King Cove and Cold Bay are the latest communities to be certified as ‘Tsunami Ready’ by the National Weather Service. The program recognizes cities that have planned extensively for tsunamis.
“They have signage, they have evacuation routes, they have a tsunami shelter, they have sirens and they also have awareness to recognize what the natural warning signs are when a tsunami is coming,” says coordinator Cindi Preller.
King Cove and Cold Bay have both been affected by tsunamis in the past. The 1946 Scotch Cap earthquake generated waves of 10 and 18 feet in the respective communities. More recently, the 2010 Chilean earthquake produced a 3 foot tsunami. King Cove is particularly at risk.
“The shape of King Cove’s harbor and the fjord going into King Cove makes it especially susceptible,” says Preller. “The way it’s angled toward the trench and maintains its depth all the way to the community. We definitely have concerns for King Cove that way.”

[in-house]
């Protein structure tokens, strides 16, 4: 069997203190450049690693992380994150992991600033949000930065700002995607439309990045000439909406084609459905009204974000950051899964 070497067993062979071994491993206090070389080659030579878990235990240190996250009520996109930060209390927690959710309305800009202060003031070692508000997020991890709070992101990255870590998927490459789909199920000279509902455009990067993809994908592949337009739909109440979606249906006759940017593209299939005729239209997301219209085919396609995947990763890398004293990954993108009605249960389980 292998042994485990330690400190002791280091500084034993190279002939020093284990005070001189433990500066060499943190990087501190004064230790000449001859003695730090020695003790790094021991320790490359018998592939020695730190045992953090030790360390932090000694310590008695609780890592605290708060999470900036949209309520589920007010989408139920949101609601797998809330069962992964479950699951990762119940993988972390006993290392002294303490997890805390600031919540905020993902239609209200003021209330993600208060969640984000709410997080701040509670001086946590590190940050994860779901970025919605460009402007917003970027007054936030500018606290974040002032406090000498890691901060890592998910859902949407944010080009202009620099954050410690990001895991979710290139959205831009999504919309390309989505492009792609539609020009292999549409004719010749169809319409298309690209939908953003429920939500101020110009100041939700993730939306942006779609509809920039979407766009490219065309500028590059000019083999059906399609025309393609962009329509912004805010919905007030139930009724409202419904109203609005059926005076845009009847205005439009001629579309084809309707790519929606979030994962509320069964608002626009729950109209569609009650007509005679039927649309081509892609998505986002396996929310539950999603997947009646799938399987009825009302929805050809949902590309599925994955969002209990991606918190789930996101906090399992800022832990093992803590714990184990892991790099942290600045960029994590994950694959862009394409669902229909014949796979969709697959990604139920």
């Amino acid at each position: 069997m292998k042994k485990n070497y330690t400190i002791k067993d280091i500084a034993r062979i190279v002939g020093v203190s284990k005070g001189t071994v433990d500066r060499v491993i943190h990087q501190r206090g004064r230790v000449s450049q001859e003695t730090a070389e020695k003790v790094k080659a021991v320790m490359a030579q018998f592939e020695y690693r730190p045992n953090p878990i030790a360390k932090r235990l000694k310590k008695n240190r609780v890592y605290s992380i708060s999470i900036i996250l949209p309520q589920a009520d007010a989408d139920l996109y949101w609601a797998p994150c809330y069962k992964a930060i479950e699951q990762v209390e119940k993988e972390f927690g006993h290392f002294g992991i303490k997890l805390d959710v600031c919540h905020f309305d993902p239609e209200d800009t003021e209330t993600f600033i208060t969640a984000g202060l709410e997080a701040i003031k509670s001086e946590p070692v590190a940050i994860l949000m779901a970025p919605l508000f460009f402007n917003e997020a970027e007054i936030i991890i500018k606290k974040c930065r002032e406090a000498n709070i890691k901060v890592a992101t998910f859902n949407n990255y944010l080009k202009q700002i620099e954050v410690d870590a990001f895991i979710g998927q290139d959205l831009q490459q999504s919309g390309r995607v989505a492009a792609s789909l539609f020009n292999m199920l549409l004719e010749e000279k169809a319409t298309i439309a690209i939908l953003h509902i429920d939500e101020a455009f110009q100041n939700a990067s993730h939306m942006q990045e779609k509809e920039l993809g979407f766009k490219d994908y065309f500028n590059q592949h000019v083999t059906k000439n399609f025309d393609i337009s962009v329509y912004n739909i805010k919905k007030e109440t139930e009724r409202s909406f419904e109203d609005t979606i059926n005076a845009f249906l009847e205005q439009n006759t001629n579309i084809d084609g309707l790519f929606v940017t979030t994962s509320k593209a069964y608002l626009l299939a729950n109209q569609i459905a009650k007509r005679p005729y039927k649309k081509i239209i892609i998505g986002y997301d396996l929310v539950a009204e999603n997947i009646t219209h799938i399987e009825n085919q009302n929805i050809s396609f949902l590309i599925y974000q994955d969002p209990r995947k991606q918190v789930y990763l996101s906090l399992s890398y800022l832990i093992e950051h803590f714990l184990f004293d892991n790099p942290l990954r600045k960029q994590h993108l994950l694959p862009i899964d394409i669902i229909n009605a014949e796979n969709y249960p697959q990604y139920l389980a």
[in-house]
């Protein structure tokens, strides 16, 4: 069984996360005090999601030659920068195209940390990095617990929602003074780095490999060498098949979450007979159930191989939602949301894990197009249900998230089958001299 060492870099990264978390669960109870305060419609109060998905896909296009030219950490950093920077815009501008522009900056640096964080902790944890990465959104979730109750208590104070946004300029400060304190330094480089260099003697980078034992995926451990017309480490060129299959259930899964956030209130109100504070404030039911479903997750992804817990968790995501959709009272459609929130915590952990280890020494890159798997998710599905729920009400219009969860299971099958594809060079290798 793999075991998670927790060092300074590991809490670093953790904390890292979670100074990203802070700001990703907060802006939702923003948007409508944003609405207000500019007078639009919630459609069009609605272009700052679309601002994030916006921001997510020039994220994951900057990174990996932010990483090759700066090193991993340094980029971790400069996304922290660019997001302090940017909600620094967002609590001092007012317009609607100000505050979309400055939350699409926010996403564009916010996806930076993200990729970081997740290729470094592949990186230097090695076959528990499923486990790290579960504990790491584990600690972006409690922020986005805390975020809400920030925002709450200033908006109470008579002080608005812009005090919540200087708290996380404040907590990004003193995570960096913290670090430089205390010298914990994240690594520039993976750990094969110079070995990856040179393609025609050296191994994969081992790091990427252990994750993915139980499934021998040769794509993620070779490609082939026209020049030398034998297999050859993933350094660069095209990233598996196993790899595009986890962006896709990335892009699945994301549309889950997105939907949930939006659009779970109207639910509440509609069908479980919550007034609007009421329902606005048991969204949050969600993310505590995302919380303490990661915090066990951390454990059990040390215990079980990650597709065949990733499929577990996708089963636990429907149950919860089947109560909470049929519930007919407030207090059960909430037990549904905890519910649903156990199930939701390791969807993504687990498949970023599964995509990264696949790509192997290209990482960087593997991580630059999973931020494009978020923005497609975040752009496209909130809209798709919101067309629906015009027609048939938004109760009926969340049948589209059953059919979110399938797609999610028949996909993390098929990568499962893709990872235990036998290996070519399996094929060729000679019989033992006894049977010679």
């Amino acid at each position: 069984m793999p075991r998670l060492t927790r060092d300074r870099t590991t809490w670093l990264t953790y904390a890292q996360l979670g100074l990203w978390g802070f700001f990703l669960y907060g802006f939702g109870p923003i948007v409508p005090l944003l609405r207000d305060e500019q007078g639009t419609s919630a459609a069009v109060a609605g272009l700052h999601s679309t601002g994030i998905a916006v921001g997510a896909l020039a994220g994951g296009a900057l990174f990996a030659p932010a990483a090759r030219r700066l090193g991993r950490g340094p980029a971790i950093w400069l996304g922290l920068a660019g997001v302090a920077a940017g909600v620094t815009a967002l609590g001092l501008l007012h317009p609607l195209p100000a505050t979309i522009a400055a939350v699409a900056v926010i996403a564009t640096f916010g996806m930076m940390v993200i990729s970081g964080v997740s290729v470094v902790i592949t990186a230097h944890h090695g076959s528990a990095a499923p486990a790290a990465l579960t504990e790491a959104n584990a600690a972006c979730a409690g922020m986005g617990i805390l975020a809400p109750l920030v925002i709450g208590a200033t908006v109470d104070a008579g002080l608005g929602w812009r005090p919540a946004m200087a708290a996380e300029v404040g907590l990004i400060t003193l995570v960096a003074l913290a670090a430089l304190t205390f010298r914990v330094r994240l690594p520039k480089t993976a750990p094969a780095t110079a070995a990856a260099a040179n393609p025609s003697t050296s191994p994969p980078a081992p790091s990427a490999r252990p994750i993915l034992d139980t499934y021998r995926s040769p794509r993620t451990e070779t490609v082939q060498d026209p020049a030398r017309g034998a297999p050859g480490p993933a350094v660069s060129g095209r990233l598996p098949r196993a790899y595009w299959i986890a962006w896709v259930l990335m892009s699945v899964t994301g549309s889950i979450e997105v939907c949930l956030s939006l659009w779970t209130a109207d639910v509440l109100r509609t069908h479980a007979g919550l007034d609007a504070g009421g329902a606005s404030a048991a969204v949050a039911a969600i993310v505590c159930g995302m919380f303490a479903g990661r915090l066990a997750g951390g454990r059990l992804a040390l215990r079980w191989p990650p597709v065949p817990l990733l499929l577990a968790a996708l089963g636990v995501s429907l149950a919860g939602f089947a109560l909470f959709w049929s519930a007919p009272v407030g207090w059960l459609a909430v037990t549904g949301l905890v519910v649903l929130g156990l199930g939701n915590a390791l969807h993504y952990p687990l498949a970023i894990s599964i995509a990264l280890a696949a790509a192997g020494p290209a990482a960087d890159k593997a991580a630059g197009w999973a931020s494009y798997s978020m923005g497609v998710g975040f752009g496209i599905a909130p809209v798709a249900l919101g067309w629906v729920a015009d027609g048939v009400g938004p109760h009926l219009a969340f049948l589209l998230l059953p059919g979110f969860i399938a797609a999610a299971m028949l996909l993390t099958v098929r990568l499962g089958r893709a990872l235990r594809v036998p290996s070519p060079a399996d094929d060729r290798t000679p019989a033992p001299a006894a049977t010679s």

Preller says the Tsunami Ready program focuses on education in Alaska, because near-shore quakes can produce waves that hit before official warnings are issued. She and her colleagues visited schools and gave presentations to city officials in both communities.
“The program continues, there’s an annual requirement that the education is repeated throughout the schools and public open forums.”
King Cove and Cold Bay join eight other Alaskan coastal communities that are part of the program, including Unalaska.